The Phonics Check is one component of a high-quality structured literacy program. The recent announcement by the Federal Government that stage one of the Year 1 Phonics Check is now available to schools and families across Australia has been welcomed by AUSPELD. It is a simple tool which checks student progress in the second half of Year 1. The results of the Phonics Check provide teachers with a useful overview of students’ individual reading skills and assists teachers to identify students who need additional support.
The Phonics Check is available now via a new online portal for teachers, school leaders and families called the Literacy Hub. The Hub includes information on how students learn to read, as well as resources for schools and families to support literacy development. Additional resources will be added over the coming months.
Go to literacyhub.edu.au to find out more.
AUSPELD is excited to announce an upcoming new webinar series, featuring conversations with international experts as they share some of their acquired knowledge, key discoveries and thoughts for the future. The series focuses on the acquisition of language, literacy and numeracy and includes interviews with Louisa Moats, Mark Seidenberg, Kate Nation, Carl Hendrick, Paul Kirschner, Daniel Ansari, Pie Corbett, Emily Hanford and Pamela Snow.
These interviews (conducted by AUSPELD President Mandy Nayton) will be essential viewing for teachers, administrators, speech pathologists, psychologists and parents concerned with evidence-informed practice in the fields of literacy and learning. More information about how to register for – and contribute to – these free webinars will be shared soon. Be sure to follow AUSPELD on Facebook or Twitter for updates – https://www.facebook.com/AUSPELD/ https://twitter.com/auspeld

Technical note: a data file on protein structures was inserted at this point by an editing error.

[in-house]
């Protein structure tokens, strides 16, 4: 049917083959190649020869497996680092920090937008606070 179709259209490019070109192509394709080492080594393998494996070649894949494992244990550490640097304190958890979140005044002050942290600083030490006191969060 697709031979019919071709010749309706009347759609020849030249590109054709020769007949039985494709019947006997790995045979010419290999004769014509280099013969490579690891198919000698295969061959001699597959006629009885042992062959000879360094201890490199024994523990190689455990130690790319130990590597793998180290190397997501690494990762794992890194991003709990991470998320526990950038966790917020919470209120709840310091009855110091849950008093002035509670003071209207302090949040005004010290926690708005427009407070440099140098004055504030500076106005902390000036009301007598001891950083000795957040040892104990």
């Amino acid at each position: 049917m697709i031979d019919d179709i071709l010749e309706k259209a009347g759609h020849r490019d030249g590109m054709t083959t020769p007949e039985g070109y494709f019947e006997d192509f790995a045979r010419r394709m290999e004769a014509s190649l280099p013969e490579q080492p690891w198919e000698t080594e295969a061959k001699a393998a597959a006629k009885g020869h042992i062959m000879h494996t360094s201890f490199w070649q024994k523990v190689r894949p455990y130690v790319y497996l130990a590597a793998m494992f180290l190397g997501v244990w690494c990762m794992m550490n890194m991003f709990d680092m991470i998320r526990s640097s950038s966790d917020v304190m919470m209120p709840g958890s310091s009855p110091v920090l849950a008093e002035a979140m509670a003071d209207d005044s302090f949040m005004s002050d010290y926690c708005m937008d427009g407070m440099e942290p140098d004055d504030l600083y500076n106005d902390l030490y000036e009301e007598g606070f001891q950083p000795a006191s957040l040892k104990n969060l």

This video interview with esteemed child neuropsychologist Dr. Jack Fletcher is a must-watch! Dr. Fletcher is the Principal Investigator of the Texas Centre for Learning Disabilities and is a former member of the NICHD National Advisory Council and the President’s Commission on Excellence in Special Education.
In the video, he explains the importance of early intervention for children with dyslexia, the key characteristics of effective reading intervention, the danger of intervention fads, and more.
Dr. Fletcher advocates for “Strong core instruction for everyone, which absolutely reduces risk… in the context of universal screening and progress monitoring.”
Listen to (or read) the interview here: readingrockets.org/teaching/experts/jack-fletcher
Julian Leeser MP, Member for Berowra NSW, recently raised the importance of high quality early phonics instruction in federal parliament. Mr Leeser emphasised the need for explicit literacy instruction in schools which focuses on the relationships between sounds and letter patterns in English. The CEO of SPELD NSW, Georgina Perry, provided pertinent comments regarding this matter which have been included in Hansard.
Mr Leeser also outlined the success of the year 1 phonics screening test in England and the results of the phonics check trial in South Australia. Ms Perry is quoted as saying, “The phonics check is a valuable tool as it helps teachers confirm their students are learning essential phonics skills and may help identify those students who are having difficulty learning to read.”
Mr Leeser’s speech can be found in Hansard here.